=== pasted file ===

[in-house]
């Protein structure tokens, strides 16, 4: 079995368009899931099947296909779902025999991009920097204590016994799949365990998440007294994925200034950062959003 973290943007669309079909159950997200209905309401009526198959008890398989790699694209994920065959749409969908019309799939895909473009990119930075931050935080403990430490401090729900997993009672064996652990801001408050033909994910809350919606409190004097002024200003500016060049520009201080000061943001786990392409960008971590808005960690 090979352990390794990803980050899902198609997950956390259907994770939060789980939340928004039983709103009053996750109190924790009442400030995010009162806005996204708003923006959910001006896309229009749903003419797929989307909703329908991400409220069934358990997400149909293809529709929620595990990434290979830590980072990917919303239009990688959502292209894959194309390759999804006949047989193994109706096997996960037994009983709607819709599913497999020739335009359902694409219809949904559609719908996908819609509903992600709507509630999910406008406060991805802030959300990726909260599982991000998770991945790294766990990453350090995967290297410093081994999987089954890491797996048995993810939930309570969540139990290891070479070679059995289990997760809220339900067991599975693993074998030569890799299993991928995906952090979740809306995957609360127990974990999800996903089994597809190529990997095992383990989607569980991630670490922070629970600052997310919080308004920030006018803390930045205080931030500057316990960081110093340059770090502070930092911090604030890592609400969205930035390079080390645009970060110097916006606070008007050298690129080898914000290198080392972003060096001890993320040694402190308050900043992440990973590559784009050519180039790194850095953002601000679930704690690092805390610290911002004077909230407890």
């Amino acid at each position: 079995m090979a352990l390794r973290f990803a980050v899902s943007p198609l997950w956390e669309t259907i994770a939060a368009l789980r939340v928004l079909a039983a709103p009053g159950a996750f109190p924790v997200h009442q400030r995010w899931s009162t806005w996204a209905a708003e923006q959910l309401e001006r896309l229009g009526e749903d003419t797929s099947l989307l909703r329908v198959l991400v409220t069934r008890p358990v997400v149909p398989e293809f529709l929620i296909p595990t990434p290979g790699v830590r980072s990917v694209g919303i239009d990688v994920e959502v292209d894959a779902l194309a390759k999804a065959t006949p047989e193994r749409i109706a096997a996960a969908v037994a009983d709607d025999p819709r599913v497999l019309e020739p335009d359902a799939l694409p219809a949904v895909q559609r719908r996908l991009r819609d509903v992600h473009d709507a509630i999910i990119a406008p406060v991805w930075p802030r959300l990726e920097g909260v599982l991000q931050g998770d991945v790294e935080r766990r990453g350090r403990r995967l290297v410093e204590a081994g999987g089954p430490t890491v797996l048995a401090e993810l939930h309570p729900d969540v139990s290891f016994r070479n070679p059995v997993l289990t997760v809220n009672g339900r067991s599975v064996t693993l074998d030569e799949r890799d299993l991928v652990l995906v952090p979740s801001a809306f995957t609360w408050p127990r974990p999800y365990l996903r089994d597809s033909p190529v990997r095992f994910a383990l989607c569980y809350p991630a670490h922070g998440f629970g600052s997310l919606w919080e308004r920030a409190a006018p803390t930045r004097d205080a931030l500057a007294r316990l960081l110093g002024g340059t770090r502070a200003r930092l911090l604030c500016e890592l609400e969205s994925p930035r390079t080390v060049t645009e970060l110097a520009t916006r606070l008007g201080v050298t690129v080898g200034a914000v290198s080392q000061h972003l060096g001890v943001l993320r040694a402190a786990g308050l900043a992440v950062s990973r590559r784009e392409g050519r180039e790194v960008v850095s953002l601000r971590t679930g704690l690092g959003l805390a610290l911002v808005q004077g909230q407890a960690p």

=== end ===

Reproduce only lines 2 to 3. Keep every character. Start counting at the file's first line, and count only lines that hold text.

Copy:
């Protein structure tokens, strides 16, 4: 079995368009899931099947296909779902025999991009920097204590016994799949365990998440007294994925200034950062959003 973290943007669309079909159950997200209905309401009526198959008890398989790699694209994920065959749409969908019309799939895909473009990119930075931050935080403990430490401090729900997993009672064996652990801001408050033909994910809350919606409190004097002024200003500016060049520009201080000061943001786990392409960008971590808005960690 090979352990390794990803980050899902198609997950956390259907994770939060789980939340928004039983709103009053996750109190924790009442400030995010009162806005996204708003923006959910001006896309229009749903003419797929989307909703329908991400409220069934358990997400149909293809529709929620595990990434290979830590980072990917919303239009990688959502292209894959194309390759999804006949047989193994109706096997996960037994009983709607819709599913497999020739335009359902694409219809949904559609719908996908819609509903992600709507509630999910406008406060991805802030959300990726909260599982991000998770991945790294766990990453350090995967290297410093081994999987089954890491797996048995993810939930309570969540139990290891070479070679059995289990997760809220339900067991599975693993074998030569890799299993991928995906952090979740809306995957609360127990974990999800996903089994597809190529990997095992383990989607569980991630670490922070629970600052997310919080308004920030006018803390930045205080931030500057316990960081110093340059770090502070930092911090604030890592609400969205930035390079080390645009970060110097916006606070008007050298690129080898914000290198080392972003060096001890993320040694402190308050900043992440990973590559784009050519180039790194850095953002601000679930704690690092805390610290911002004077909230407890």
């Amino acid at each position: 079995m090979a352990l390794r973290f990803a980050v899902s943007p198609l997950w956390e669309t259907i994770a939060a368009l789980r939340v928004l079909a039983a709103p009053g159950a996750f109190p924790v997200h009442q400030r995010w899931s009162t806005w996204a209905a708003e923006q959910l309401e001006r896309l229009g009526e749903d003419t797929s099947l989307l909703r329908v198959l991400v409220t069934r008890p358990v997400v149909p398989e293809f529709l929620i296909p595990t990434p290979g790699v830590r980072s990917v694209g919303i239009d990688v994920e959502v292209d894959a779902l194309a390759k999804a065959t006949p047989e193994r749409i109706a096997a996960a969908v037994a009983d709607d025999p819709r599913v497999l019309e020739p335009d359902a799939l694409p219809a949904v895909q559609r719908r996908l991009r819609d509903v992600h473009d709507a509630i999910i990119a406008p406060v991805w930075p802030r959300l990726e920097g909260v599982l991000q931050g998770d991945v790294e935080r766990r990453g350090r403990r995967l290297v410093e204590a081994g999987g089954p430490t890491v797996l048995a401090e993810l939930h309570p729900d969540v139990s290891f016994r070479n070679p059995v997993l289990t997760v809220n009672g339900r067991s599975v064996t693993l074998d030569e799949r890799d299993l991928v652990l995906v952090p979740s801001a809306f995957t609360w408050p127990r974990p999800y365990l996903r089994d597809s033909p190529v990997r095992f994910a383990l989607c569980y809350p991630a670490h922070g998440f629970g600052s997310l919606w919080e308004r920030a409190a006018p803390t930045r004097d205080a931030l500057a007294r316990l960081l110093g002024g340059t770090r502070a200003r930092l911090l604030c500016e890592l609400e969205s994925p930035r390079t080390v060049t645009e970060l110097a520009t916006r606070l008007g201080v050298t690129v080898g200034a914000v290198s080392q000061h972003l060096g001890v943001l993320r040694a402190a786990g308050l900043a992440v950062s990973r590559r784009e392409g050519r180039e790194v960008v850095s953002l601000r971590t679930g704690l690092g959003l805390a610290l911002v808005q004077g909230q407890a960690p």